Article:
We posed the What Is GIS challenge and some of you responded. Thanks to everyone who participated and also to anyone who took a few minutes to ponder what a GIS elevator pitch might sound like. One thing I’ve learned in life: words matter. Communicate effectively and you have a good chance of winning the contract, job, or customer. If you speak a language that’s foreign to your audience, you court rejection or, worse, setting unrealistic expectations that you can’t deliver on.
Now, imagine a drum roll please. The winner is…oh, that’s right, wait.
We actually selected two winning entries. Ladies and gentlemen, we have a tie. Congratulations to co-winners Brandon Batt of Atlanta, Georgia and Brett Lord-Castillo of St. Louis, Missouri. Brandon and Brett both zeroed in on something we think is vitally important: the people aspect.
- To paraquote Brett: GIS is “the people, data, and systems that answer the ‘Why?’ of ‘Where?’”
- To paraquote Brandon: GIS is “a technological framework within which [geographic] information is stored, and includes the people and the methods employed to answer questions about the real world.”
Well done, winners!
Many participants mentioned components of a GIS: hardware, software, data, workflows, and tools. Without a knowledgeable person or team putting those things to valid use, however, the output is meaningless, dangerous even. It’s become easy to make a GIS map or use a GIS tool without realizing what’s at work. Ideally, behind the scenes GIS professionals are at work, helping to make sure maps reflect rather than distort and data informs rather than misleads.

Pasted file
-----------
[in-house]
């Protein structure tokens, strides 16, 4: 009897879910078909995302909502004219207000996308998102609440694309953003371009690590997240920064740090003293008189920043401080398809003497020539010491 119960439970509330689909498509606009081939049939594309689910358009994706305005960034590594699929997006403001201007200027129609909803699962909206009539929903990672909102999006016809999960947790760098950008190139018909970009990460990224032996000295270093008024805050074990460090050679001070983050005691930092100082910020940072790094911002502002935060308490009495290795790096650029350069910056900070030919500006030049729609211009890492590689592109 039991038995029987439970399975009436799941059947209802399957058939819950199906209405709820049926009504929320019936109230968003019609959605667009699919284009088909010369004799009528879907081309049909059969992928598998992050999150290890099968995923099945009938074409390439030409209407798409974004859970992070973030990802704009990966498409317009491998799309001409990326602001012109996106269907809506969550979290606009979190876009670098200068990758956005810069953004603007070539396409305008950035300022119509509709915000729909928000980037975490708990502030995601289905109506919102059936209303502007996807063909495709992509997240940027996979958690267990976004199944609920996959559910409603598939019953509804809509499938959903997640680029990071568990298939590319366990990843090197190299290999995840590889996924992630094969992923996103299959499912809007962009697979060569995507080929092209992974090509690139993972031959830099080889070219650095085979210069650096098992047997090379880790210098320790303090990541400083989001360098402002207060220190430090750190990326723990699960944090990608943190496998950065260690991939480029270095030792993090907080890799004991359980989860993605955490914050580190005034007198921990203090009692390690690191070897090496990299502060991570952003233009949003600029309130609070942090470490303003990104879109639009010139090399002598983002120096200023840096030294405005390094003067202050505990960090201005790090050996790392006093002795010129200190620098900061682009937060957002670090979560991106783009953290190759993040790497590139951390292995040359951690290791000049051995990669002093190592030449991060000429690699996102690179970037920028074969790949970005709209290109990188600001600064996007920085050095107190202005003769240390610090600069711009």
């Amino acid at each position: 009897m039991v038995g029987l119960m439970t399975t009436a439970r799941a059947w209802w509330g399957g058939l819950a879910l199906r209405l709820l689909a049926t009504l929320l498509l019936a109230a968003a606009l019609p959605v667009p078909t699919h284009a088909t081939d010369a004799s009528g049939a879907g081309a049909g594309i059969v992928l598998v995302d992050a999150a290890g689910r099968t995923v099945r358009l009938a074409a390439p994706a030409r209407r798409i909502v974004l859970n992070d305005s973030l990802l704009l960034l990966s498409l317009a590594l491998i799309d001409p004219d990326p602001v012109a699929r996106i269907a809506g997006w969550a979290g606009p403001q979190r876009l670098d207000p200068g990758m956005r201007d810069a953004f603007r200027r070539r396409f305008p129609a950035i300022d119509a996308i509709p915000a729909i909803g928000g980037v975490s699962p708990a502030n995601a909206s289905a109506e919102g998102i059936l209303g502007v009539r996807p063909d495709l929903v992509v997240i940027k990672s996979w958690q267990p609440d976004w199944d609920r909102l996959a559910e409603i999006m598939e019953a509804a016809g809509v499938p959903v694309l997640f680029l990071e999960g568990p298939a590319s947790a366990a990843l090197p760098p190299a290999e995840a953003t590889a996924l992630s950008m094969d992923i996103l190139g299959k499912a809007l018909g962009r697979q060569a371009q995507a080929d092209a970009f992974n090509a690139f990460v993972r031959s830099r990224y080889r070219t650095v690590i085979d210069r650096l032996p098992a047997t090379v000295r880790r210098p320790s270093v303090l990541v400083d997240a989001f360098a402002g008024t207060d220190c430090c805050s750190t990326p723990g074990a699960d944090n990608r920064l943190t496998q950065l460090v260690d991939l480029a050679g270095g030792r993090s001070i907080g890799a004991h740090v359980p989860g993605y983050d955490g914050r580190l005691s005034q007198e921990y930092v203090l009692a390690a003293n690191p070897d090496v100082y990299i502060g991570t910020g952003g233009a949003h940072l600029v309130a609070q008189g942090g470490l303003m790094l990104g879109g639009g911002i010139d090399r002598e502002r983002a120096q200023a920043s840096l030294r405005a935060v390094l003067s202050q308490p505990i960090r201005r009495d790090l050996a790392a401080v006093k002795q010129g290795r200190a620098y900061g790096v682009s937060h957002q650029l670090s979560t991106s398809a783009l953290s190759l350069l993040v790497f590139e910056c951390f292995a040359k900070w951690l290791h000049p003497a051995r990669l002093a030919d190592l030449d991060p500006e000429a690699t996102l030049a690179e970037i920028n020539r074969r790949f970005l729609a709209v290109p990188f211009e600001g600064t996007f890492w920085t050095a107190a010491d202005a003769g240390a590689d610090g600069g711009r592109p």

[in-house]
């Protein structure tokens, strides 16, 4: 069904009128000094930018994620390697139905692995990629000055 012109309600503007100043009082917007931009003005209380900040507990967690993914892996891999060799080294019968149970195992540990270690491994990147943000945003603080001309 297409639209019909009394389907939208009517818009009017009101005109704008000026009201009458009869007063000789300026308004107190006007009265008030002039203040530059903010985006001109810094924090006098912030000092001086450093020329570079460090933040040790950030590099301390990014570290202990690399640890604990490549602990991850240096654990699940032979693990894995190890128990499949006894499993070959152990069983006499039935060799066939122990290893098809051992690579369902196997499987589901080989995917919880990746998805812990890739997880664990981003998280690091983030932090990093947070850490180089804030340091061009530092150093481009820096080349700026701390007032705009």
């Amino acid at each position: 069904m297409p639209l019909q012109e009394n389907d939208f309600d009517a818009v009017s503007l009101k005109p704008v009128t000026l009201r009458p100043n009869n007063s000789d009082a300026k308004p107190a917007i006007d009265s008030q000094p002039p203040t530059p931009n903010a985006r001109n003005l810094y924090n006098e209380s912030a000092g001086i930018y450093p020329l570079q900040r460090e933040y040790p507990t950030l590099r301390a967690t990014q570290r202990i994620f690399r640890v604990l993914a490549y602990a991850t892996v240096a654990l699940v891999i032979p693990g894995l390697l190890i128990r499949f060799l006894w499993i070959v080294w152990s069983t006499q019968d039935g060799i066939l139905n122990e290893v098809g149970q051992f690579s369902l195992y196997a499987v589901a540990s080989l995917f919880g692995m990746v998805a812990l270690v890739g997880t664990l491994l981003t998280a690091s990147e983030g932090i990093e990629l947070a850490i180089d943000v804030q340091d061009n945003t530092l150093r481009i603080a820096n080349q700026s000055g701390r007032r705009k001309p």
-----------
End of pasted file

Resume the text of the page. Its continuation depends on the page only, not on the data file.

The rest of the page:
In Esri Training Services, we know the importance of people. Our jobs revolve around devising ways to help people acquire knowledge and skills, create valid GIS products, and support decision makers as well as a mobile and information-hungry public.
Here’s what I’ve learned from this challenge: Coming up with a short, engaging description for a technology that’s used across so many disciplines, for so many applications, to answer an enormous number of questions is…difficult. My future elevator pitch involves bookmarking a cool GIS map on my smartphone or tablet, and showing rather than talking. As one challenge participant said, “A GIS map is worth a thousand pieces of data.” A GIS map is also worth more than 50 words.
Brandon and Brett, a free Virtual Campus web course is not a ticket worth 600 million, but we hope you enjoy your learning experience and take away some useful knowledge that assists your GIS journey.